So that’s my case. While the show would have to be semi-canon for the more comedic parts, a set of misadventures surrounding a boy who can be called by all Kyber crystals and not just the chosen one for that particular crystal (seen in an episode of The Clone Wars), and his salvage and repair family would fit in quite nicely in the main Star Wars universe. The creators took time to make sure they didn’t go against canon except for the Lego humor and if you can translate the regular Star Wars universe into Lego style so easily why not do the reverse? So many creators out there are already taking kids ideas and darkening them (I can’t bring myself to talk about that Wonder Comics Wonder Twins comic preview going around without going into serious rage mode and don’t forget what DC did to Wendy and Marvin and what Hollywood did to Jem and a whole host of others), so why not do it in a way that makes total sense and will actually benefit the franchise? Given the current state of the franchise it needs all the help it can get.

About ShadowWing Tronix

A would be comic writer looking to organize his living space as well as his thoughts. So I have a blog for each goal. :)

6 responses »

  1. […] As I’ve said before, bring in Rowan Freemaker! It would help explain Rey’s “superior” Force access and build on lore rather than toss it out. […]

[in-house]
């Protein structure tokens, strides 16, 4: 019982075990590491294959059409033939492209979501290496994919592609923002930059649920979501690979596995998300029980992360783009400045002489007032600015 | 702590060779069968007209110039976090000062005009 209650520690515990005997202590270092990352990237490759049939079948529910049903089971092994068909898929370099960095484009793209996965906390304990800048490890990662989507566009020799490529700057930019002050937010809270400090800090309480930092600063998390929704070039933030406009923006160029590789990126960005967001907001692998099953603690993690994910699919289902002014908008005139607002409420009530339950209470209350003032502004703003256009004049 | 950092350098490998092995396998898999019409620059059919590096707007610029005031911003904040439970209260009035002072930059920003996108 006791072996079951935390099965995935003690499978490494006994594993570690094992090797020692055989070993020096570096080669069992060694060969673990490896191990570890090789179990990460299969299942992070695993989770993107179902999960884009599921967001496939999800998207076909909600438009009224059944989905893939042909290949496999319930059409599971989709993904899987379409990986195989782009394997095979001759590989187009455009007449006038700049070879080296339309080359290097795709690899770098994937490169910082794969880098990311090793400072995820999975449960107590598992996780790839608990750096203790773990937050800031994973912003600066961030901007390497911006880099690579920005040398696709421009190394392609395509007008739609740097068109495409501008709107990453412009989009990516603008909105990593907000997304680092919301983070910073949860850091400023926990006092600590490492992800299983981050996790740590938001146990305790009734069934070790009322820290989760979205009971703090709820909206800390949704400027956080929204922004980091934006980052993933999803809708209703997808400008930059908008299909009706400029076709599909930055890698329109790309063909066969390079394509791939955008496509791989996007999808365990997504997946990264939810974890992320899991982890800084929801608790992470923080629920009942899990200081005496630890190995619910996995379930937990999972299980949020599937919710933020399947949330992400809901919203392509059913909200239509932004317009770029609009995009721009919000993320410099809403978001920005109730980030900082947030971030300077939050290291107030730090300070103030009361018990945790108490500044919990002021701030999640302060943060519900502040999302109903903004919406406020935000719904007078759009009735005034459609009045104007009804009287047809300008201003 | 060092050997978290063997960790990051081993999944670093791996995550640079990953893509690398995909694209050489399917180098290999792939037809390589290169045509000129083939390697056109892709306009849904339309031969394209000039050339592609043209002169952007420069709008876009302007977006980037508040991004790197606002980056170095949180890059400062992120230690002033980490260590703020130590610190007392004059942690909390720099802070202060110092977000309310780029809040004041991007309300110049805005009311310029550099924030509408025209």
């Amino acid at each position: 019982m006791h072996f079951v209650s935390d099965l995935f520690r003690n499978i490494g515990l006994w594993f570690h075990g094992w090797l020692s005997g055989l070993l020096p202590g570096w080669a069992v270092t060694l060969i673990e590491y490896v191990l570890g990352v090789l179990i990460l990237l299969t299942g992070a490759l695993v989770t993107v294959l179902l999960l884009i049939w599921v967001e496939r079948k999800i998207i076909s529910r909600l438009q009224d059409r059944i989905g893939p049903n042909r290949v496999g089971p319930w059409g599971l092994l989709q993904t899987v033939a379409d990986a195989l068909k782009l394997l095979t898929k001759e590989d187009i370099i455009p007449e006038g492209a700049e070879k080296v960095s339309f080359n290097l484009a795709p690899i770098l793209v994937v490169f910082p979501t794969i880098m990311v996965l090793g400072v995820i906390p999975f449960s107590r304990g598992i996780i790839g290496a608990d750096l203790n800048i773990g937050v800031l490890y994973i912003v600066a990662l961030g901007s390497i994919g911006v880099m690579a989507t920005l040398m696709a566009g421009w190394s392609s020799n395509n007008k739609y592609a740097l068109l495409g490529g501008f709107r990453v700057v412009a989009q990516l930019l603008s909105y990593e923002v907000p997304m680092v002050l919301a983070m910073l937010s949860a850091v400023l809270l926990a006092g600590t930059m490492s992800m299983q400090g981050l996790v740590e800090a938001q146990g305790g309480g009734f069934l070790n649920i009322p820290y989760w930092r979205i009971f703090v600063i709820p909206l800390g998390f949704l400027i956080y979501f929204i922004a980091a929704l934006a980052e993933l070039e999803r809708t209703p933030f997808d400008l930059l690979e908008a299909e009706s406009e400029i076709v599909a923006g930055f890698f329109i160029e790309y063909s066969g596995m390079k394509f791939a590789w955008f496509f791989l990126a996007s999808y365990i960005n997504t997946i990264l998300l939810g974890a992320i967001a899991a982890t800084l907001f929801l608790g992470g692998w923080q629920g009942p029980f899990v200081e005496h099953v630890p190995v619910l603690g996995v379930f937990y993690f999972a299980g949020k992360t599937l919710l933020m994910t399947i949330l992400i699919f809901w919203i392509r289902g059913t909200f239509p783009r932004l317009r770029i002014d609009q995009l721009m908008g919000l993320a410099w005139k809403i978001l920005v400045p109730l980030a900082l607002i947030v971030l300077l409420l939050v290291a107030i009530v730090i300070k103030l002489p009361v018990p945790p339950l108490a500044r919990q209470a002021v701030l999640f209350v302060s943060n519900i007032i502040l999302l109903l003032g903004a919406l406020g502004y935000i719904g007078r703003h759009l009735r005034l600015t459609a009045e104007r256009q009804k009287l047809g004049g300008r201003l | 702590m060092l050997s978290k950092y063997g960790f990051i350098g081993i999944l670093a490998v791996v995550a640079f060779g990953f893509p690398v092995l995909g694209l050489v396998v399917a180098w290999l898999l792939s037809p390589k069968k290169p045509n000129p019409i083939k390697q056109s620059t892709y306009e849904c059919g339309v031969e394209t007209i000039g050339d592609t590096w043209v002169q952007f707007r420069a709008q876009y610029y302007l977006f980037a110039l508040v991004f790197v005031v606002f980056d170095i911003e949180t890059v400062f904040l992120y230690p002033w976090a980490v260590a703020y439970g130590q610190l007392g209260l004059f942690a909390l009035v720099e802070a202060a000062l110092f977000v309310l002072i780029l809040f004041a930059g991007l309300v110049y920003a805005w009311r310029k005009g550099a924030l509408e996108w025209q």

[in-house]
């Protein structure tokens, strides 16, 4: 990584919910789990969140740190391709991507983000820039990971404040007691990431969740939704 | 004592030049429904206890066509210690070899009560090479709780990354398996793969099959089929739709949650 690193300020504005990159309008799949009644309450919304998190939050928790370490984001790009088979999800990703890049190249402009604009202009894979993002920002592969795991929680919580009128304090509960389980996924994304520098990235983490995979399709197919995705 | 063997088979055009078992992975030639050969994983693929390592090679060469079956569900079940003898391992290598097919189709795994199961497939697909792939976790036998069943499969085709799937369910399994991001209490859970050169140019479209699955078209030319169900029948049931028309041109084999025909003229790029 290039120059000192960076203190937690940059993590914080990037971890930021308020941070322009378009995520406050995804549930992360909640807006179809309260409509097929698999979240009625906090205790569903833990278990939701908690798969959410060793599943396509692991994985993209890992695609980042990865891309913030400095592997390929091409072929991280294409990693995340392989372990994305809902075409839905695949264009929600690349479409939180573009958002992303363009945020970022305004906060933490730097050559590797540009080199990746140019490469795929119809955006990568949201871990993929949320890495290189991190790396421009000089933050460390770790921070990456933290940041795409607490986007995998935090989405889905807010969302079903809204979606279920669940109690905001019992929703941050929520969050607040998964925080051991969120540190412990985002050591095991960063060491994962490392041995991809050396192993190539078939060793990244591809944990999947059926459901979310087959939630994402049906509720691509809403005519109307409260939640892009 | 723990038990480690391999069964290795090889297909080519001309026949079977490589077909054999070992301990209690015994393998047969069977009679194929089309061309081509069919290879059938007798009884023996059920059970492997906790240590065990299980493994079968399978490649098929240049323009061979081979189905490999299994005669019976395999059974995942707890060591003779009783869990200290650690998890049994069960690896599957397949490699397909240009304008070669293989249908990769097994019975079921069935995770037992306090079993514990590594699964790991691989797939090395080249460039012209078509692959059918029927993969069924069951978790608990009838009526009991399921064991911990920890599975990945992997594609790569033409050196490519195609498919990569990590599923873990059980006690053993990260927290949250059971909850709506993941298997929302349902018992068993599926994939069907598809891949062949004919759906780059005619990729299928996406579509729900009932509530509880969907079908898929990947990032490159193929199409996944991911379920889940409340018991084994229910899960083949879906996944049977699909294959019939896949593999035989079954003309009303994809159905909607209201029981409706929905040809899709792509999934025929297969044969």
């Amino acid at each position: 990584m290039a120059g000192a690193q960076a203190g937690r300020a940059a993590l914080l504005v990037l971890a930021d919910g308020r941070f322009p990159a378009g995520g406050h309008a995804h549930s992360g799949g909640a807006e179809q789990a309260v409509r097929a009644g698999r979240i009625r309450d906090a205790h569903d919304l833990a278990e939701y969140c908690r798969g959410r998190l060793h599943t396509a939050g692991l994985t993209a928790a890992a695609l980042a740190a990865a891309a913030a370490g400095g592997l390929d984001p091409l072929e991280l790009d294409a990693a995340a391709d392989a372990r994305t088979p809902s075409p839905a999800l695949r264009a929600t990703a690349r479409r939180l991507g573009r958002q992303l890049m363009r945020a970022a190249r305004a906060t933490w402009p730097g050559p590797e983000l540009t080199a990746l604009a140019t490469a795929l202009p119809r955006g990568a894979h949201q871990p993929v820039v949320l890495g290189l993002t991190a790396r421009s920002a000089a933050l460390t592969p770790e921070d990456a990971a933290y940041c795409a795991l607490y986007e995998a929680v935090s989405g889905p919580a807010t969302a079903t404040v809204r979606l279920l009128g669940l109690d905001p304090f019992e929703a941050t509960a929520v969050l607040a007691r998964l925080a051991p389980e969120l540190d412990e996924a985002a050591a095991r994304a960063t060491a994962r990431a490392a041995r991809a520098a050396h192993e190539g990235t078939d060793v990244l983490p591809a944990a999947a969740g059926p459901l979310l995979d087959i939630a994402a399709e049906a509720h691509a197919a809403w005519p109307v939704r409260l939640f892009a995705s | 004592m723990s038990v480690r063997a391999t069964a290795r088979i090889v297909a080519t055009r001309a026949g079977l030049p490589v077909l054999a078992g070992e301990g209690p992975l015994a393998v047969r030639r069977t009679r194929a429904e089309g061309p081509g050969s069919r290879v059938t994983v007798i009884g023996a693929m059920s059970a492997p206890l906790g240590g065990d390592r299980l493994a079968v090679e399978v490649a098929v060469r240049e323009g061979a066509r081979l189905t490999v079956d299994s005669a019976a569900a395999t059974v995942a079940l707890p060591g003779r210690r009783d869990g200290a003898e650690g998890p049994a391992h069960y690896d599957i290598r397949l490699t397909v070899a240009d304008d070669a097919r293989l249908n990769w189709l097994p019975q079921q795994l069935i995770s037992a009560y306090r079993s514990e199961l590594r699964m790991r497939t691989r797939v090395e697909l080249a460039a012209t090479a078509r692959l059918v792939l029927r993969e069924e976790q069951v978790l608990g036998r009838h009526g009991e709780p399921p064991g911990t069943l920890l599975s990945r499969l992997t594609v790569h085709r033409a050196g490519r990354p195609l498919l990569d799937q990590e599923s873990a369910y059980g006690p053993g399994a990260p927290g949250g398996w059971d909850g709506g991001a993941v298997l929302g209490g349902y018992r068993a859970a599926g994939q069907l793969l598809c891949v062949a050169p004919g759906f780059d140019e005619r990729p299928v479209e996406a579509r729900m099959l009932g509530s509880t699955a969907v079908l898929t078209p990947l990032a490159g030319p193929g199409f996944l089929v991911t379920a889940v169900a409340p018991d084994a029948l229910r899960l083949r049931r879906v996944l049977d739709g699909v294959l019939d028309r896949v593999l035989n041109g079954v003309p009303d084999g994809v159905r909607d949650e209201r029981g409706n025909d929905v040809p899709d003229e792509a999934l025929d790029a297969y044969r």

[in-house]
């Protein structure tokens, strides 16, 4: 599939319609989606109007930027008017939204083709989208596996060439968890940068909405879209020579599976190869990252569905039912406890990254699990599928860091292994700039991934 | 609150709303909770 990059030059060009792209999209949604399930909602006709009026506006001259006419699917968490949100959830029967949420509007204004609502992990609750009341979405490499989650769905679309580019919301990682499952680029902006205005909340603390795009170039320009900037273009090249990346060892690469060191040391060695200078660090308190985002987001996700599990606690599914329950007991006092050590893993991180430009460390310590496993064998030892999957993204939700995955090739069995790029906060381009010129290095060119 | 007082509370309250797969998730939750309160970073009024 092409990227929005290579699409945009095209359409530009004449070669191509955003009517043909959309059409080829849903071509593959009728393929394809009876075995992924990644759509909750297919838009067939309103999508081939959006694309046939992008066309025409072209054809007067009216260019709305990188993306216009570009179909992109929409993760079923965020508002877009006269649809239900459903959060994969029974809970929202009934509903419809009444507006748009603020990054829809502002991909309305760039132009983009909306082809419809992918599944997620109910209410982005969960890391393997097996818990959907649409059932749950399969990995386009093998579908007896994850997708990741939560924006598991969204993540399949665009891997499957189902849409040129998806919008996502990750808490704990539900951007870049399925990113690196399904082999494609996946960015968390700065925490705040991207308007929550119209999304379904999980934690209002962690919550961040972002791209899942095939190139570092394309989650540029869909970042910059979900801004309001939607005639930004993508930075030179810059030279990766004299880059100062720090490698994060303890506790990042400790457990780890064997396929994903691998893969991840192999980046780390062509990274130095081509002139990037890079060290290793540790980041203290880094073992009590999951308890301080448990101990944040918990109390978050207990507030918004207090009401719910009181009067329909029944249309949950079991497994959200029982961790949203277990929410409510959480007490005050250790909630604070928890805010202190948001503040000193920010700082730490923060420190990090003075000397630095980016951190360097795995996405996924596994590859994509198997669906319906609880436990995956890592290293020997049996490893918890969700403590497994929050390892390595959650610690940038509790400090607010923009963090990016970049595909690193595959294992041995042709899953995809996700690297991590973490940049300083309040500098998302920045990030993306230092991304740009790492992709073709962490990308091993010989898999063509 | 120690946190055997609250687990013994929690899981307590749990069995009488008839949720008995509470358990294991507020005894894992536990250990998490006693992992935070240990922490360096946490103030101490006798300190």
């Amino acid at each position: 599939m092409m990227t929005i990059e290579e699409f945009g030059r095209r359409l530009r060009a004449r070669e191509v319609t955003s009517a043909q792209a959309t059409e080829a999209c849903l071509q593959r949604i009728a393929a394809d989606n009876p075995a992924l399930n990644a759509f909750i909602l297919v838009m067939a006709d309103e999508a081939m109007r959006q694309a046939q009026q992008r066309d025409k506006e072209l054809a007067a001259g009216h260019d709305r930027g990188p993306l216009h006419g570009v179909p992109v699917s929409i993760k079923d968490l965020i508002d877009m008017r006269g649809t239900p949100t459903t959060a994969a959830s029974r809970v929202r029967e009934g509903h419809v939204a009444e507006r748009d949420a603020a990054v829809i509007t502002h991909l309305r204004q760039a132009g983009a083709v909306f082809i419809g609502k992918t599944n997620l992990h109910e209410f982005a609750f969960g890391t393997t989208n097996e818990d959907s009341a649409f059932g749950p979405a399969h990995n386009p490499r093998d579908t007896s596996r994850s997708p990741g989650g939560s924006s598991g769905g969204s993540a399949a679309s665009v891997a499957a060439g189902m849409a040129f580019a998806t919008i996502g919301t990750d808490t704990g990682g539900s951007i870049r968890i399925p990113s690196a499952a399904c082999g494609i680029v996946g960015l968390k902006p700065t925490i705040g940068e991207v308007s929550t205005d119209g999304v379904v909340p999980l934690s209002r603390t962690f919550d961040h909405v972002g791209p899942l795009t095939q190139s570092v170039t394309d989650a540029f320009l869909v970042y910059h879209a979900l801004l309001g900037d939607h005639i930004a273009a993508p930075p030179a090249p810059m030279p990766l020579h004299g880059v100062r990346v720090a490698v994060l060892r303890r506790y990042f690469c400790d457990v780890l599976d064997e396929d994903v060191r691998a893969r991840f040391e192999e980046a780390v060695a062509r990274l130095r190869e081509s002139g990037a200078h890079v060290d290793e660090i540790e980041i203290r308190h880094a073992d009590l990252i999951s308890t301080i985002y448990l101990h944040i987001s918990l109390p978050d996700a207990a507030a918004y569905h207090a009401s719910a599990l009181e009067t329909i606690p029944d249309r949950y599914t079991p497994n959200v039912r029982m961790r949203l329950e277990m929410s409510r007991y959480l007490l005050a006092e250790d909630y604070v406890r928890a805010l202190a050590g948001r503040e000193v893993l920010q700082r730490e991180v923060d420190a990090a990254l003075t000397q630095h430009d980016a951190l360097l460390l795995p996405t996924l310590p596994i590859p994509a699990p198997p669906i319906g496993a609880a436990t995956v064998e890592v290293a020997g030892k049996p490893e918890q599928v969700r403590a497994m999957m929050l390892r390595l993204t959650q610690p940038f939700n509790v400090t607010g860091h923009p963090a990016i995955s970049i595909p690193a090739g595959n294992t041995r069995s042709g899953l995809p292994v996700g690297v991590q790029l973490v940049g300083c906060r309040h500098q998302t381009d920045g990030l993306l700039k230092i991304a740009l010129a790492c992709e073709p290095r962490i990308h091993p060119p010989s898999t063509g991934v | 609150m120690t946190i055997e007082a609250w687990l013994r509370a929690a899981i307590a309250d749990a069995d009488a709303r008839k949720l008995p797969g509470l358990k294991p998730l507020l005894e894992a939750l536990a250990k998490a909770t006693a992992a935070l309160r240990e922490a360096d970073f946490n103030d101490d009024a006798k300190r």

2. […] What Star Wars Can Learn From Lego’s The Freemaker Adventures (A Saturday Night Showcase Special): I offer a solution to fix the overpowered Rey issue. Just make Rowan Freemaker canon. […]


  3. […] away in the next movie). I could even accept that she has a natural tie to the Force (again, like Rowan Freemaker–it’s canon to me!) or that the Force itself was trying to restore balance when the Jedi […]


  4. […] LEGOs and Forces Of Destiny webseries are considered canon to the DisneyFilm though I still treat The Freemaker Adventures as semi-canon in my head) and still saw major inconsistencies with the lore. It didn’t help […]


  5. […] for them to fantasize about getting with them. If that’s your headcanon I don’t care. LEGO Star Wars: The Freemaker Adventures is my headcanon but I assure you nobody tied to Star Wars will ever have Rowan Freemaker show up. […]


  6. […] Beyond being a Star Wars parody focused on the first movie, it’s actually a good story on it’s own. The fall of Ferb, the Troopers’s gaining a conscience, Isabella’s character arc especially…it ends up working on it’s own, which is a sign of a good parody and a good story. Take for example Spaceballs. Cut out the jokes and bonus references and it’s a good adventure story on its own. So good job to the show for one of the best parody homages to Star Wars, right up there with The Freemaker Adventures. […]